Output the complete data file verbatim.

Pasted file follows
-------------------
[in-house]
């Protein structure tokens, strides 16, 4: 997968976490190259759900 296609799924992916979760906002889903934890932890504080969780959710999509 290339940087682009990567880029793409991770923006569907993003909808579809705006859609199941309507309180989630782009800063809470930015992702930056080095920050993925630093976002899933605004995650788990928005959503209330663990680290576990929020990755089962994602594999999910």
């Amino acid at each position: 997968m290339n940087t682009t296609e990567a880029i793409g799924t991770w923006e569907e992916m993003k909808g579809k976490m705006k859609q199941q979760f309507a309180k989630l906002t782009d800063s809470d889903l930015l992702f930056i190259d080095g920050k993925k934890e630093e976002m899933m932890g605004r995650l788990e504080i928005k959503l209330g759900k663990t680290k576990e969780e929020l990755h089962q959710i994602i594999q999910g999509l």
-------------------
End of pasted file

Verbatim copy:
[in-house]
């Protein structure tokens, strides 16, 4: 997968976490190259759900 296609799924992916979760906002889903934890932890504080969780959710999509 290339940087682009990567880029793409991770923006569907993003909808579809705006859609199941309507309180989630782009800063809470930015992702930056080095920050993925630093976002899933605004995650788990928005959503209330663990680290576990929020990755089962994602594999999910």
């Amino acid at each position: 997968m290339n940087t682009t296609e990567a880029i793409g799924t991770w923006e569907e992916m993003k909808g579809k976490m705006k859609q199941q979760f309507a309180k989630l906002t782009d800063s809470d889903l930015l992702f930056i190259d080095g920050k993925k934890e630093e976002m899933m932890g605004r995650l788990e504080i928005k959503l209330g759900k663990t680290k576990e969780e929020l990755h089962q959710i994602i594999q999910g999509l």